Everyone who writes for Choice Literacy loves teaching writing, because we all write ourselves. We know it is "hard fun," as Donald Murray famously said—exasperating and exhilarating at the same time. The writing workshops you will read about here and see in our videos are busy, noisy, vibrant places. And most days, we wouldn't want to be anywhere else than in the midst of 'em! Here is where you'll find our latest discoveries, insights, and occasional boneheaded mistakes in teaching writing.
Matt Renwick gives five phrases every writer should put at the top of a draft, and then explores the way doing so can help develop creativity.
In this video, Austin reads his writing and shares his next steps by self-recording a video to upload to the Learning Management System.
In this Quick Take video, Ruth Ayres shares different ways writers can enter a writing project.
Tammy Mulligan promotes independence in her student writers by supporting them in creating writing plans. A download of a planning template is included so your students can create writing plans, too.
Jen Court gives 10 ways for students to share and celebrate their work as writers. Two downloads are included for you to use in your classroom.
Katherine Sokolowski shares a book list that inspires her to teach five different kinds of conflict.
Bitsy Parks reminds us of four key components of running a workshop and offers advice for making workshop work.
Ruth Ayres cautions us to not let our pet peeves get in the way when working with student writers.
Mandy Robek shares keys to knowing when to launch writer’s notebooks with primary writers.
Katherine Sokolowski combines personal narratives and comics to encourage students to go deeper in their storytelling.
Stella Villalba creates space for students to deeply notice the way artist Aminah Robinson uses images to share stories and testimonies.
Ruth Ayres explains the way image, text, and sound work together to create meaningful writing. She helps us consider where the writing carries the most meaning, as well as how these modes work together.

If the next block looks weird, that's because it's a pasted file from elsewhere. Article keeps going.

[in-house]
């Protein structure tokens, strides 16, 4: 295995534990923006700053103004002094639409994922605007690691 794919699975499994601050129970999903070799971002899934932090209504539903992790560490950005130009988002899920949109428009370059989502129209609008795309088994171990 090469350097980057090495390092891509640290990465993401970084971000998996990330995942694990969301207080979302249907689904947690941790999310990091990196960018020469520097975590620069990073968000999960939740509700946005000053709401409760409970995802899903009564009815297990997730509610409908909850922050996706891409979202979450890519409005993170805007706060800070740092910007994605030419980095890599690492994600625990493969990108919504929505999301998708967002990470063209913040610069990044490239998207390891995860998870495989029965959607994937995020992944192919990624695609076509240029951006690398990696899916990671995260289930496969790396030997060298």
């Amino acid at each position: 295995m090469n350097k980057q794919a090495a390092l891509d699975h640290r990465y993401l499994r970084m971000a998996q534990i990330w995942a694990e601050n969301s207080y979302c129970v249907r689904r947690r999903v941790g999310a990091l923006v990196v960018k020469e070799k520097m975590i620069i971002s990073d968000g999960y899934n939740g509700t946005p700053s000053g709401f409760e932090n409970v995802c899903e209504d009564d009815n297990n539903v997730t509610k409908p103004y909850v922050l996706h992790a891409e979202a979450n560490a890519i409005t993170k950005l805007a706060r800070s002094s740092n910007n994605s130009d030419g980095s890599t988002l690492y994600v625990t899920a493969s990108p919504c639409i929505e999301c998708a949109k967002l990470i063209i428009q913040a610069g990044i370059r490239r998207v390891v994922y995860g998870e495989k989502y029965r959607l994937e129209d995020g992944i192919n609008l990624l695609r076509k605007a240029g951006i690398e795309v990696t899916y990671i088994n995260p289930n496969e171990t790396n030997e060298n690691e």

In this second installment, Julie Johnson guides the process of creating multimodal fairy tales, as well as discusses producing the final product.
Julie Johnson outlines the groundwork for creating multimodal fairy tales in writing workshop.
Melanie Quinn uses her fourth graders love of drama to create a fun activity for learning how to integrate quotations into writing.
Gretchen Schroeder discusses grammar tools and the reasons students should use them as writers.
Jen Schwanke outlines ways to make substantial cuts to a draft in order to have confidence in the clarity of a message.
Gretchen Schroeder shares a summative assessment inspired by Song Exploder in which her high school students craft an argumentative essay defending a choice of a great song.
Nawal Qarooni Casiano is inspired by her yoga practice to provide a guided reflection to consider if workshop practices are progressing to a transfer of learning.
Melanie Meehan shows how pictures offer ways to expand access to students as writers by providing scaffolds and inspiration.
In her high school writing workshop, Julie Cox noticed that students wrote eagerly, but struggled to give and accept feedback. To increase student ownership and trust, she started Writers’ Club, and it affected transfer of learning in big ways!
Gretchen Schroeder makes the leap to digital notebooks and finds new life in a tried-and-true practice.
Dana Murphy outlines the teaching practices that she learned from remote teaching and plans to carry with her upon returning to a physical classroom.
Melanie Meehan shares how a short dip into fan fiction can be a wonderful way to inject some play and raise engagement in writing.
Melissa Quimby leans in and asks her students to define their celebrations as writers. Rather than always naming the celebration for students, Melissa helps students gain ownership of the writing process by learning to celebrate every stage.
Tammy Mulligan offers tips for creating shared-writing texts online.
Bitsy Parks shares the ways in which class books help students work as readers and writers, as well as build a community.
Bitsy Parks shares the celebration within the publishing process. Learn to find the joy in uplifting young writers’ approximations by sharing their works with a larger audience.
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